The view from the other side of the pond

It is not necessarily about being the biggest and out muscling all our competitors. We know who our ideal customers are, and we work really hard to give them products they love and want to buy.

A great sentiment but certainly nothing I ever expected to hear from a General Manager of a rapidly growing, American manufacturing company.

Then it got even better as he continued; “By focusing on having quality inputs, great supplier relationships and technologically advanced manufacturing we not only have great products but great integrity and creditability. Customers are smart, you have to be transparent and honest with them but if you do they will buy into what you’re doing, not just buy your products.”

In years past I would have probably choked on my terrible coffee at my breakfast meeting in a very non-descript Mexican-style diner in Monterey, California such would have been my shock, but these sentiments were being echoed repeatedly on my recent trip to the US.

I love my time each year in California for so many reasons. One of the main reasons is that it gives me a great feel for what is important to US businesses. I get some insight into their mood and what is driving the success of the good companies. We in Australia are certainly not lemmings blindly following the lead of US industry leaders – far from it – but many of their thought leaders’ opinions filter through to us. On previous trips I have seen, and felt, some very noticeable phenomena; the massive support for start-ups, the huge investment in data capture and analysis, the sudden selectiveness in venture capital which caused so many start-ups to shut their doors and now a need to show customers how and from where you source the elements of your product or service.

This is most evident in any business that involves food or health and wellbeing. Restaurants noting where their meat and other products came from is very common all over the world. Supermarkets needing to do the same is also almost mandatory nowadays. However, this interest in the inputs to a manufacturing process has permeated all industries. Bicycle wheel manufacturers tell me they are being asked where they source their hubs and rims as well as where they manufacture. A high voltage plug and coupler manufacturer explained to me that they are including the source of their polymer in their advertising material.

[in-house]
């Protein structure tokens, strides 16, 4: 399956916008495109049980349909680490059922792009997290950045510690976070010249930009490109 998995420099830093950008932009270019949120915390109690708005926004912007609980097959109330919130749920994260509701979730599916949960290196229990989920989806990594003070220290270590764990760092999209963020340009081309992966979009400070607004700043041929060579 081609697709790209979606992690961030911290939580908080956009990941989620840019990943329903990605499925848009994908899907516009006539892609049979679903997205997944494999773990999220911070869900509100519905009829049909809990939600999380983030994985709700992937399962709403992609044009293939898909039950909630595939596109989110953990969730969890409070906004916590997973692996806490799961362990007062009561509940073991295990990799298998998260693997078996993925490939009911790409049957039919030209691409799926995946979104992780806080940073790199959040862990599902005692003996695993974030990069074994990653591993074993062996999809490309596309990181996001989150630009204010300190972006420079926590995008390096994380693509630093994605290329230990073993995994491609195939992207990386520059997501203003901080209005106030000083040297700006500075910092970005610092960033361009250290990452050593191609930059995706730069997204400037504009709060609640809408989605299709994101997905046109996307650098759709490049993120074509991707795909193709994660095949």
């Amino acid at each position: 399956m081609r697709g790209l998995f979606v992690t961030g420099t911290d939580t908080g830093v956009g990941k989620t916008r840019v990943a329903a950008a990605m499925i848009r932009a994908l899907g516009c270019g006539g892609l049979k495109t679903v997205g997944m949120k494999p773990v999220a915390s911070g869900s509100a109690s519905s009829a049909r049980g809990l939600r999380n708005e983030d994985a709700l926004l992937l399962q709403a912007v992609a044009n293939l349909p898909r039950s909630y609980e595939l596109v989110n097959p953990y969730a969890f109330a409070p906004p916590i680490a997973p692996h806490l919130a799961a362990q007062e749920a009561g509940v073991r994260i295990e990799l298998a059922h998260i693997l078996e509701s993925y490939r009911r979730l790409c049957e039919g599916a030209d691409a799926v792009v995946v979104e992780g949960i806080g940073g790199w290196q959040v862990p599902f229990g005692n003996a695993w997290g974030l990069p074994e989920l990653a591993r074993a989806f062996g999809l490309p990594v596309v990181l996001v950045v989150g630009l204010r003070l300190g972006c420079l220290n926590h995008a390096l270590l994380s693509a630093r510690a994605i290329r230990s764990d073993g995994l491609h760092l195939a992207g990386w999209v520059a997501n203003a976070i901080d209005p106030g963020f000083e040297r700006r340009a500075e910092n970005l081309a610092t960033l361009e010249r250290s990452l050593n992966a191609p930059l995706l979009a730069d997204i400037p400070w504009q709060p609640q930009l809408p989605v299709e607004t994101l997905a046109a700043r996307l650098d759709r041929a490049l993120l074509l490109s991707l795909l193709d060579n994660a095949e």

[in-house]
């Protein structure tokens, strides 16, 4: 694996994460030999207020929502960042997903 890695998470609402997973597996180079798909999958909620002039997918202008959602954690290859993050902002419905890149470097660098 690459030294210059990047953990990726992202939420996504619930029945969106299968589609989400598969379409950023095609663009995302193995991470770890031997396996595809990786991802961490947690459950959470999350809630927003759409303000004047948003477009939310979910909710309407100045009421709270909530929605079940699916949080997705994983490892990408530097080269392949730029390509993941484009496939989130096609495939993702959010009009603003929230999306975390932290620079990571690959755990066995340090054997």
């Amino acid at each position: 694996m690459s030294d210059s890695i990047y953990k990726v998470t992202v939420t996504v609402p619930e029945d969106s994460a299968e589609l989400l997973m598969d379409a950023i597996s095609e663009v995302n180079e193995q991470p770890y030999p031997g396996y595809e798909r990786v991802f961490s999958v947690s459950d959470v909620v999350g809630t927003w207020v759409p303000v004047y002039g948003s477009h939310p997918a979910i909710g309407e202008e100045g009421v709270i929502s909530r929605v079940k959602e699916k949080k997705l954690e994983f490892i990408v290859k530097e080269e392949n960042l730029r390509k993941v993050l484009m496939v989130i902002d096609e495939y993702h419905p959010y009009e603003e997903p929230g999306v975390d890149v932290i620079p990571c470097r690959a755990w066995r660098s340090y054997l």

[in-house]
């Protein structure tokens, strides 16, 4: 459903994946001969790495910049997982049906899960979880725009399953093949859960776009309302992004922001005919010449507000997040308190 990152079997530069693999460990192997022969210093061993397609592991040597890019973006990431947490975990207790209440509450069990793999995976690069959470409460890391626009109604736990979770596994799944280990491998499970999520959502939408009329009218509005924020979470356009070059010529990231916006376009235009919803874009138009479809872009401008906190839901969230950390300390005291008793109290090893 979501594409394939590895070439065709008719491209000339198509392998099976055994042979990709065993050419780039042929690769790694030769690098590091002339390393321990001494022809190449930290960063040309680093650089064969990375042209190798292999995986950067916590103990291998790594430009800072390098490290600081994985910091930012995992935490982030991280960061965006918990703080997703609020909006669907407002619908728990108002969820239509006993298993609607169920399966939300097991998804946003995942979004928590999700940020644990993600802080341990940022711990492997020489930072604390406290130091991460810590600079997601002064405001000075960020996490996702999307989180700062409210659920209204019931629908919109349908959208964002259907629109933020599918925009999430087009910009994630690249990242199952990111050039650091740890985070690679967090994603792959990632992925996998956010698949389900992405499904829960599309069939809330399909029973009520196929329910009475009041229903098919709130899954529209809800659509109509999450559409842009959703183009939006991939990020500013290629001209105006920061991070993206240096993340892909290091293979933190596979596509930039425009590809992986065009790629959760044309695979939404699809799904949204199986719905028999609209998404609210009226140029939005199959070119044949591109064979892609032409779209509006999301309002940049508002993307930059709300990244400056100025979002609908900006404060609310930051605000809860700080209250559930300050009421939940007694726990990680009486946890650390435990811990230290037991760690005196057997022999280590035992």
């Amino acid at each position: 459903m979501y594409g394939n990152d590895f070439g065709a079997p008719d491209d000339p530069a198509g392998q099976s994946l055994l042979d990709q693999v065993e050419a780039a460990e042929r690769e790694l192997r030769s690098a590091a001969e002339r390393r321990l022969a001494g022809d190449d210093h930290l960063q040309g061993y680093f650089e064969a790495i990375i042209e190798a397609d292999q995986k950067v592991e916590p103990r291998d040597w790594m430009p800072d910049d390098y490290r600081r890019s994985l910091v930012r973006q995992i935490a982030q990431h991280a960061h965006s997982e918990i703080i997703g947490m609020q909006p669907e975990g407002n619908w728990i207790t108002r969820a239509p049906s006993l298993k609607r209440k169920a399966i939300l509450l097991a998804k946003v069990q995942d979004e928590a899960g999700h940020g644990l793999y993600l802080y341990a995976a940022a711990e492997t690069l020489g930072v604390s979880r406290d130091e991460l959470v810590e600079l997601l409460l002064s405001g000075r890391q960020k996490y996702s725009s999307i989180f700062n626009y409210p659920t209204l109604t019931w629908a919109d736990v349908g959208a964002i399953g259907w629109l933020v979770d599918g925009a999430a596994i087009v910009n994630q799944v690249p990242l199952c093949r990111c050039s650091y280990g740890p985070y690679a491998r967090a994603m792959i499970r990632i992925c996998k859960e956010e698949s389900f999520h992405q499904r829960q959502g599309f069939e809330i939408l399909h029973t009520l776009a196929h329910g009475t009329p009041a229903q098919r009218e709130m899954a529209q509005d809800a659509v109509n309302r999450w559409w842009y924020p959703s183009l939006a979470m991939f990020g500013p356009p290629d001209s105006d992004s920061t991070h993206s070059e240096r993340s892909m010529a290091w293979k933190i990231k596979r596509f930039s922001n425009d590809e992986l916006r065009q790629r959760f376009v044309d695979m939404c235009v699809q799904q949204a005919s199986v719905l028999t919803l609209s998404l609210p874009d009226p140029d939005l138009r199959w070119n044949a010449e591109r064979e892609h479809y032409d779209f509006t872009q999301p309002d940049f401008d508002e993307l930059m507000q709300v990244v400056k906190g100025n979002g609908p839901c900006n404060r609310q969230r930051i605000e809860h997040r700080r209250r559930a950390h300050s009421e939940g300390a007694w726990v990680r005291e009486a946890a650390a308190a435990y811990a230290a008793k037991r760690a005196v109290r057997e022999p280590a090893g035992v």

Of course, none of this is new. Quality inputs and superior craftsmanship have always been genuine sources of competitive advantage. However, like fashion where styles come in and out of favour, these elements are certainly on trend at present. Everyone had an interesting opinion on how this will affect companies but personally, I see it providing an advantage to boutique, niche operators but this will be manifested differently in all industries and for all companies.

Very large, multinational companies who have thrived for many reasons, not least of all, economies of scale and purchasing power and, in some instances, finding this trend difficult to deal with. Every business is different as is every industry but I think Australian businesses will be well placed if they consider this when making their strategic decisions coming into the end of the financial year.

Lastly, and on a different topic, a note of public thanks to our great friends at Intertrust who I enjoyed catching up with and who, as always, provided so many contacts and insights.

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